The results of this transform were stored in a matrix. Cell value represents the number of curves through any point. Higher cell values are rendered brighter. The two distinctly bright spots are the Hough parameters of the two lines. From these spots' positions, angle and distance from image center of the two lines in the input image can be determined.
An improvement suggested by O'Gorman and Clowes can be used to detect lines if one takes into account that the local gradient of the image intensity will necessarily be orthogonal to the edge. Since edge detection generally involves computing the intensity gradient magnitude, the gradient direction is often found as a side effect. If a given point of coordinates (x,y) happens to indeed be on a line, then the local direction of the gradient gives the θ parameter corresponding to said line, and the r parameter is then immediately obtained. (Shapiro and Stockman, 305) The gradient direction can be estimated to within 20°, which shortens the sinusoid trace from the full 180° to roughly 45°. This reduces the computation time and has the interesting effect of reducing the number of useless votes, thus enhancing the visibility of the spikes corresponding to real lines in the image.
Fernandes and Oliveira  suggested an improved voting scheme for the Hough transform that allows a software implementation to achieve real-time performance even on relatively large images (e.g., 1280×960). The Kernel-based Hough transform uses the same parameterization proposed by Duda and Hart but operates on clusters of approximately collinear pixels. For each cluster, votes are cast using an oriented elliptical-Gaussian kernel that models the uncertainty associated with the best-fitting line with respect to the corresponding cluster. The approach not only significantly improves the performance of the voting scheme, but also produces a much cleaner accumulator and makes the transform more robust to the detection of spurious lines.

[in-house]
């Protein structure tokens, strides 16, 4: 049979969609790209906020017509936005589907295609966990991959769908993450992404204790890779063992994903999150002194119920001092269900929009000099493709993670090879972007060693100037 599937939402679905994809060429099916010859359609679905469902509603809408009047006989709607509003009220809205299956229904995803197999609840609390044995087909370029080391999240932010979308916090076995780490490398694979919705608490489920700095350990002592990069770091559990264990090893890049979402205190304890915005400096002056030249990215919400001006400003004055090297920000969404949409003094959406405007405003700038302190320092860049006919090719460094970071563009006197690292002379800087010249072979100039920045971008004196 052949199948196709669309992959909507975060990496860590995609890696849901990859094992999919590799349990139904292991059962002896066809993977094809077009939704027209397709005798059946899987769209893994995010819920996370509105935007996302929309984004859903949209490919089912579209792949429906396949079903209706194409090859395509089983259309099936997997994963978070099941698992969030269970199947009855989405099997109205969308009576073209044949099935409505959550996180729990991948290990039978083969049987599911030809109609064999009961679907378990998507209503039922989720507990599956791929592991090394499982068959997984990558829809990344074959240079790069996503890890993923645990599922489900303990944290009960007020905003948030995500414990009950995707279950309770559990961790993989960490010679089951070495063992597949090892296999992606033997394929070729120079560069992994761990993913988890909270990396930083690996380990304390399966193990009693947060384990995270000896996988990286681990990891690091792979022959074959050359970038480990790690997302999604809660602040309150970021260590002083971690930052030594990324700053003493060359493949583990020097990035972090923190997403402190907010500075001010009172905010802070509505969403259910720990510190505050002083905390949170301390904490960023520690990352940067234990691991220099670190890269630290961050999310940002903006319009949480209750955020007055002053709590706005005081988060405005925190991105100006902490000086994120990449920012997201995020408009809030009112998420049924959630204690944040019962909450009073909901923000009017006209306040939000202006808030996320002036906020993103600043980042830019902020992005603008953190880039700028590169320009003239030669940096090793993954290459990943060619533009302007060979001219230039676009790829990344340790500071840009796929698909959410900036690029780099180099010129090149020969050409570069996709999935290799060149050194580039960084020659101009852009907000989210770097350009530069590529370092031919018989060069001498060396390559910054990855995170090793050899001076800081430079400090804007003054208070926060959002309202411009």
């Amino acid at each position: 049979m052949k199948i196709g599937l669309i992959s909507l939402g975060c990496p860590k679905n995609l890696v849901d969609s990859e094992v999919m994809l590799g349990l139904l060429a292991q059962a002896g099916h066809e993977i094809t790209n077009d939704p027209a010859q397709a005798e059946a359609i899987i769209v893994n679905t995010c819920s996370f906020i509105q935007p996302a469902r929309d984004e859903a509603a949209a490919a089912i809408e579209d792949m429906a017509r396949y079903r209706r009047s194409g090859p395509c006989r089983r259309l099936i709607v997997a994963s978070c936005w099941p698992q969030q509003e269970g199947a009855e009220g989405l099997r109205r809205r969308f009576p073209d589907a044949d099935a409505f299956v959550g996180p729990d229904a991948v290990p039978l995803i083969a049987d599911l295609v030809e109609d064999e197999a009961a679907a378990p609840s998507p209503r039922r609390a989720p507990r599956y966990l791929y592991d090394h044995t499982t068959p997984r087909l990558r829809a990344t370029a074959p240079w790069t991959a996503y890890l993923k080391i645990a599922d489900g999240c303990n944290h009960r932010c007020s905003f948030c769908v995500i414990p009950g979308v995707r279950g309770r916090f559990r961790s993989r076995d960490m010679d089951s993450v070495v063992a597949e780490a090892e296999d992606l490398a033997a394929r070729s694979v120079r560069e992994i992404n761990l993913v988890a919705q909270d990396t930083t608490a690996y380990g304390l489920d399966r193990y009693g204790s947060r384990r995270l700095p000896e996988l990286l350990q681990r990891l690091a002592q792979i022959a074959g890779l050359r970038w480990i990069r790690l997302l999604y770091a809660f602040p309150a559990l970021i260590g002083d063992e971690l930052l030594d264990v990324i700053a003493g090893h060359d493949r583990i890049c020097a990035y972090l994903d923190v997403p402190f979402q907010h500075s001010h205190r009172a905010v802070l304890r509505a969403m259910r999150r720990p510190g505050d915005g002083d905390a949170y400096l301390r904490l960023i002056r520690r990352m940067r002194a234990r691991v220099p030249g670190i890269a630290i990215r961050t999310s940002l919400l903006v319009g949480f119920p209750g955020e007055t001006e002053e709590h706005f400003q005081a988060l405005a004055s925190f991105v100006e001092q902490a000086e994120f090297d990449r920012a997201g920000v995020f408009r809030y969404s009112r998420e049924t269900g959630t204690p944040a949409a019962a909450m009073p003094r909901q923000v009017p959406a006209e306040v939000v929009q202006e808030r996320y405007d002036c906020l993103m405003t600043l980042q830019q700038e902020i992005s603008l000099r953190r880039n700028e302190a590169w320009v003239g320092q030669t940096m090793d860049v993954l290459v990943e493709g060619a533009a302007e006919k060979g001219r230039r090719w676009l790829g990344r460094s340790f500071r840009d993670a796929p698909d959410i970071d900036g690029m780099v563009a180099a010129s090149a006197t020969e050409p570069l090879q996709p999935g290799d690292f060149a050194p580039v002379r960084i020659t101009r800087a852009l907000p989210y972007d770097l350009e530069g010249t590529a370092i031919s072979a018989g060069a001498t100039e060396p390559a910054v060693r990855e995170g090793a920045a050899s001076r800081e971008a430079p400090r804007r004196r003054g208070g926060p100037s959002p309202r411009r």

Although the version of the transform described above applies only to finding straight lines, a similar transform can be used for finding any shape which can be represented by a set of parameters. A circle, for instance, can be transformed into a set of three parameters, representing its center and radius, so that the Hough space becomes three dimensional. Arbitrary ellipses and curves can also be found this way, as can any shape easily expressed as a set of parameters.